June 19, 2006
NHB Slates New Board Officers
Gary Paur, Gilby, N.D, was named president of the Northarvest Bean Growers Association this spring. Jon Ewy, Deer Creek, Minn., was named vice president and Mark Streed, Milan, Minn., was named treasurer.
Also serving on the Northarvest Board are Gary Friskop, Wahpeton, N.D.; Alan Juliuson, Hope, N.D.; Mark Myrdal, Edinburg, N.D.; Todd Sorenson, Fisher, Minn.; Donald Streifel, Washburn, N.D.; and Daniel Webster, Penn, N.D.
Gary Paur, NHB President
Canada Funds Pulse Innovation Project
The future of the Canadian pulse industry received a boost this spring, thanks to $3.2 million in funding from Agriculture and Agri-Food Canada (AAFC) to explore new North American markets for pulse crops such as lentils, beans, peas and chickpeas.
The Pulse Innovation Project is intended to create a market-driven action plan for the Canadian pulse industry that will focus on new applications for pulse crops primarily in the area of health and wellness. Pulses are high in fiber and resistant starch, as well as protein, minerals and vitamins. These nutrients offer many benefits for health and chronic disease prevention, including lower cholesterol, improved blood glucose control and weight management.
Contributions to the project include major participation from Pulse Canada and Saskatchewan, and additional support from Alberta, Manitoba and Ontario. The Pulse Innovation Project will run until 2008.
Beans in Mexican Variety Trials
More than 800 pounds of certified Idaho seed beans were shipped to Mexico this spring for use in variety trials. The test seed included 16 U.S. dry bean varieties of blacks and pintos to be planted in trials alongside Mexican varieties in Zacatecas and Chihuahua. The results are expected to show which varieties perform best under different environmental conditions in the two north-central Mexican states. The trials are funded by the Idaho Bean Commission and a USDA Emerging Markets Program grant.
The Idaho Bean Commission has worked hard for the past six years to develop a market for Idaho bean seed in Mexico, said Brent Zeyer, an IBC board member. As soon as we determine which varieties suit environmental conditions in Zacatecas and Chihuahua, were confident well ship even more, he said.
A group of bean industry representatives from Mexico visited Idaho in mid-May, before the test plots are planted in Mexico in early June. The trade group from Mexico visited bean seed warehouses, the University of Idaho Kimberly Research and Extension Center, and saw some of the new Idaho dry bean crop planted. The visit was financed by the IBC, a USDA specialty crop grant and the Idaho State Department of Agriculture. Idaho is a leading producer of seed beans, and ranks fifth in dry edible bean production. (Capital Press)
Peterson: If you get any kind of significant increase in supply, you will collapse the market price
Jim Wiesemeyer, best known to farmers as Washington consultant for Pro Farmer, and for his agweb.com column, Inside Washington Today, interviewed Rep. Collin Peterson (D-Minn.) this spring. As ranking member of the House Agriculture Committee, Peterson could become panel chairman if the Democrats regain control of the House following Nov. 7 elections.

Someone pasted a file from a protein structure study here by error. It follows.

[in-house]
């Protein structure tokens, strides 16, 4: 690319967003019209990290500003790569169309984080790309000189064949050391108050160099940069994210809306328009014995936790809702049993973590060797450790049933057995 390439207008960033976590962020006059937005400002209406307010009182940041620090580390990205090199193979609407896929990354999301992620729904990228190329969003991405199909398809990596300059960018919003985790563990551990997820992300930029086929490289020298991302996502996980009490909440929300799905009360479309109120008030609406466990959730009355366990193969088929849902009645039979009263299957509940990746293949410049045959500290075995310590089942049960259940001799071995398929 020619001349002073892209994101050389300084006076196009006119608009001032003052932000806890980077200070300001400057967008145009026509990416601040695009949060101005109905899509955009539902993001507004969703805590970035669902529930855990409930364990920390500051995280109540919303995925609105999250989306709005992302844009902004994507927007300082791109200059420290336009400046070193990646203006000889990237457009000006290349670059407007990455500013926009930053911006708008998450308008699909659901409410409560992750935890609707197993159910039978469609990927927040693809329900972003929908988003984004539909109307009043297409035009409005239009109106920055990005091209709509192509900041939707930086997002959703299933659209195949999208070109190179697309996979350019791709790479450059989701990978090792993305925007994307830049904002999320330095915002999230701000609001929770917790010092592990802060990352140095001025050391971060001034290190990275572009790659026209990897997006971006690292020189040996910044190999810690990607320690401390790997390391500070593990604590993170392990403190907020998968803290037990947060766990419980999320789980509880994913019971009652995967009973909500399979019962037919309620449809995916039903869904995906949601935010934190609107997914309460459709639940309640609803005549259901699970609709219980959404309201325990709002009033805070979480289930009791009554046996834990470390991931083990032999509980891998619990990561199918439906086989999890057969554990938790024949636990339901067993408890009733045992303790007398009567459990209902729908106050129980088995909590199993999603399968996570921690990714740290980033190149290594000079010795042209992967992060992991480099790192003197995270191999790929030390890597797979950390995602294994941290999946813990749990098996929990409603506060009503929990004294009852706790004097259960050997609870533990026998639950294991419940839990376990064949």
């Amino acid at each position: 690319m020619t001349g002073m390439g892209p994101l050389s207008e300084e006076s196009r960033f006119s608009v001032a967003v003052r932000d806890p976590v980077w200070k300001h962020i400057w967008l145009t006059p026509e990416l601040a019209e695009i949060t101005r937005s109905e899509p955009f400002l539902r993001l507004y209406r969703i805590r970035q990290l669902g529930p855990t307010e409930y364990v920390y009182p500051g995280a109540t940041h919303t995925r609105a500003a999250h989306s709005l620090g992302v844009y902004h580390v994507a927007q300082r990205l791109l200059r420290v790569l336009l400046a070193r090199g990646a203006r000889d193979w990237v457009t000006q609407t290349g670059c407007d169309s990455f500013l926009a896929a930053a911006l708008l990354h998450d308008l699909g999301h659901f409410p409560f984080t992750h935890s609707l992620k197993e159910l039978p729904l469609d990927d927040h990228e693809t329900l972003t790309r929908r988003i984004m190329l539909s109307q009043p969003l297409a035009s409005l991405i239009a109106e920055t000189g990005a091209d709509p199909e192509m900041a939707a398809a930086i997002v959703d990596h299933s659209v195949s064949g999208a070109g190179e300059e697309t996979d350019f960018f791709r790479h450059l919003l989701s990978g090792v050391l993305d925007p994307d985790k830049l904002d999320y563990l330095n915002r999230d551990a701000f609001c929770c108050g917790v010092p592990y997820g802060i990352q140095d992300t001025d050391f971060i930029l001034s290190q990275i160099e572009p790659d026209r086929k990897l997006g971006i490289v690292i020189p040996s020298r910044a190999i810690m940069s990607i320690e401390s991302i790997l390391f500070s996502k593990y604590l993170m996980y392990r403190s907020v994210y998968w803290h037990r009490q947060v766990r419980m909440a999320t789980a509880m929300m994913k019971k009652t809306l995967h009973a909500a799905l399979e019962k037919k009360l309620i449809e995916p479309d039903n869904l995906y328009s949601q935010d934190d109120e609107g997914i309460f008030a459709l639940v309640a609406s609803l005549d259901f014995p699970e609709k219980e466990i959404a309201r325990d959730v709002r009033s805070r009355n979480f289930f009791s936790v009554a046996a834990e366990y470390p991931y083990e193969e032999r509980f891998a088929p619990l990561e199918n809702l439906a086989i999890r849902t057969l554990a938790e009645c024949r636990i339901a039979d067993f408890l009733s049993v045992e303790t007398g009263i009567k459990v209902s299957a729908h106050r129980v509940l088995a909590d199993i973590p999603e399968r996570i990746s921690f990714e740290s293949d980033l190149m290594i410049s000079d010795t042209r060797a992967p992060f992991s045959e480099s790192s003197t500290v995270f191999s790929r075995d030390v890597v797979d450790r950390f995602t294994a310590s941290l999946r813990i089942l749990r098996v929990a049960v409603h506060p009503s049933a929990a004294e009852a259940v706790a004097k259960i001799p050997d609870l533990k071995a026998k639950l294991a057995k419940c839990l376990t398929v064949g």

With the possibility of that happening rising to near the 50% mark, I decided it was time to hear Rep. Petersons positions on a host of important energy, trade and farm policy issues, noted Wiesemeyer, in the preface of his Q&A column with Peterson. I found Peterson at ease in responding to my questions, and the extended interview actually turned into a conversation always a good sign of a secure lawmaker dealing with the issues of the day.
Several of Wiesemeyers questions touched on the fruit & vegetable provision, a key issue for dry bean growers.
Doesnt the WTO case mandate changes be made in the planting restrictions regarding: fruits and vegetables? Peterson: They (U.S. fruit & vegetable industry) havent given in on that, yet.
Arent U.S. fruit and vegetable growers protected by the current farm program language limiting planting on base acres to established growers? Peterson: Yes, but on the other hand, why should somebody with subsidized land be given a preference over somebody else? It cuts both ways.
Peterson noted that in farm bill hearings, one thing heard consistently is that growers want to maintain the prohibition of planting fruits and vegetables on farm program base acres. For most specialty crops, potatoes, edible beans, etc., if you get any kind of significant increase in supply, you will collapse the market price. So you have to be careful in this area.
When Wiesemeyer asked if the fruits and vegetables provision might run against a WTO ruling, Peterson replied that there are a lot of things that are going to be mixed up in that area.
The U.S. Dry Bean Council has begun dialogue on issues to be addressed in the next farm bill; see page 17.
Beans Among Superfoods
A Virginia newspaper (Daily Press) recently included beans on the top ten list of superfoods that are loaded with vitamins, minerals and fiber to help ward off diseases. Dietician Lauren Giddings noted that garbanzo, pinto, black, navy, and kidney beans, as well as lentils, are low fat and rich in protein, iron, folic acid and fiber. Other superfoods on the dieticians recommended list: blueberries, sweet potatoes, broccoli, yogurt, cantaloupe, spinach, oranges, oatmeal, and soy foods.
Get Your Bean Photo On The Cover, Get Paid for It
Fancy yourself as a photographer? Were looking for dry bean images from across the Northarvest bean growing area, from planting, spraying, and harvest to processing, as well as dry bean plants at various stages. High resolution digitals or slides preferred. Vertical images (up and down) will be considered for the cover. If we publish yours on the cover, well pay you for it. For details, or to submit images, email firstname.lastname@example.org or email@example.com.